Any social media user following Israel’s assault on the besieged Gaza Strip last summer may have encountered the slew of cartoons published on the Israeli army spokesperson’s Twitter account.
Intended to justify indiscriminate bombing by portraying Palestinian civilian buildings as legitimate targets, these slickly designed pictures were just one iteration of Israel’s online efforts to stem the PR backlash against its attack on Gaza.
It is well-established that the Israeli state is heavily invested in such social media propaganda. Less attention has been paid, however, to the intertwining of militarism and occupation with the social media practices of ordinary Israelis.
In Digital Militarism, Adi Kuntsman and Rebecca L. Stein seek to cover this ground, dealing with the militarization of social media in the hands not only of the state, but also its citizens.
Kuntsman and Stein frame their work as “an archive of Israeli occupation violence as rendered in social media forms.”
The reader is exposed to “selfies” taken by Israeli soldiers inside invaded Palestinian homes, YouTube videos of Palestinians being forced to perform songs exalting the Israeli Border Police and smiling teenage girls using the hashtag #IsraelDemandsRevenge to call for collective punishment.
Such disturbing phenomena candidly depict a society in which the pleasures of social networking have become enmeshed with extreme forms of violence. This development is referred to by the authors as “digital militarism.”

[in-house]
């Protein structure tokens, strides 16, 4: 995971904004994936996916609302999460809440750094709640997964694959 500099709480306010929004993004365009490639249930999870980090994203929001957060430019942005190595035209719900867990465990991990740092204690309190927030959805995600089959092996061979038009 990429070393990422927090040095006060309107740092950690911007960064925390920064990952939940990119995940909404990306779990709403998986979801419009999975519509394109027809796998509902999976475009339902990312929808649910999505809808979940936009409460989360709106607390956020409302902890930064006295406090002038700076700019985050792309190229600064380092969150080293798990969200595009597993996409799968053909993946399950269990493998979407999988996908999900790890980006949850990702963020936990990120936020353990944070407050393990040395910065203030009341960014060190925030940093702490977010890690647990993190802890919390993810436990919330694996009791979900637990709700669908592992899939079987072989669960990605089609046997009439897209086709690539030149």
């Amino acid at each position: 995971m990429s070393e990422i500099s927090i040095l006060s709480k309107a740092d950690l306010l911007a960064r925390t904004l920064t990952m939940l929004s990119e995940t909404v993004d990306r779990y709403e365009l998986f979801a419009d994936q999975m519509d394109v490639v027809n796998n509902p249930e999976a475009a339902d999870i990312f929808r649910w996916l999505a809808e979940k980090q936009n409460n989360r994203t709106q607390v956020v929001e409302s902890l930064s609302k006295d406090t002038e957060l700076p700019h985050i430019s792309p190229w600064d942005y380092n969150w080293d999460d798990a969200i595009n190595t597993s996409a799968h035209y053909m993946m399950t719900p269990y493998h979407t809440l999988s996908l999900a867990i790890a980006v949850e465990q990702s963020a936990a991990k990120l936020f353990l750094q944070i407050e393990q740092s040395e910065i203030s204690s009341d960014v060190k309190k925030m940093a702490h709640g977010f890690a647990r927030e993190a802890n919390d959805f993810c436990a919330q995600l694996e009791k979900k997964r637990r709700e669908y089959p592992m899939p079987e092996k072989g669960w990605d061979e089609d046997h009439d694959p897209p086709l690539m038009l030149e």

Israel’s public secrets
Kuntsman and Stein write from within academia, but their work is accessible to a general audience, if occasionally veering into postmodern territory.
A central theoretical concept of the book is the “public secret,” a term used to describe Israeli society’s relationship with state violence: while the brutality of Israeli militarism is known to the public, it is also hidden from sight through various means, allowing daily life to go on.
The authors apply this framework to the viral scandal in which bloggers discovered Facebook photos of Eden Abergil, a female Israeli soldier, posing flirtatiously in front of blindfolded, handcuffed Palestinian men.
The routine violence depicted in these photos – which Abergil posted on social media herself – would have been recognizable to any Israeli soldier or veteran.
Yet the images were declared to be aberrations: “I can assure you that the act in no way reflects the spirit of the IDF or the ethical code to which we aspire,” claimed an army spokesperson.
The notion that such incidents are exceptional was repeated by state and non-state actors following subsequent social media scandals.
“After each revelation,” the authors explain, “the Israeli public would again express surprise at the amorality, indecency, or stupidity of the young soldier in question, with the indiscretion explained as a matter of personal circumstance (age, familial context, or social background).”
All about Israel
Even supposedly critical Israeli voices, such as liberal Zionist group Peace Now, responded to such incidents by focusing on Israel.
Ignoring Palestinian victims of abuse, they described Abergil’s photos as “shocking evidence of the impact of the occupation on Israeli soldiers and Israeli society.”
Rather than opening up a conversation about military occupation and violence in the wake of these scandals, Kuntsman and Stein note that many Israeli commentators instead discussed information security, army social media rules, and online privacy issues.
Tellingly, the headline of one article asked, “Is Facebook to blame?”
As such, Kuntsman and Stein convincingly argue that social media itself serves as an alibi for the occupation. By blaming Facebook instead of Abergil, and talking about social media instead of state violence, Israel was able to keep its “public secret” under wraps.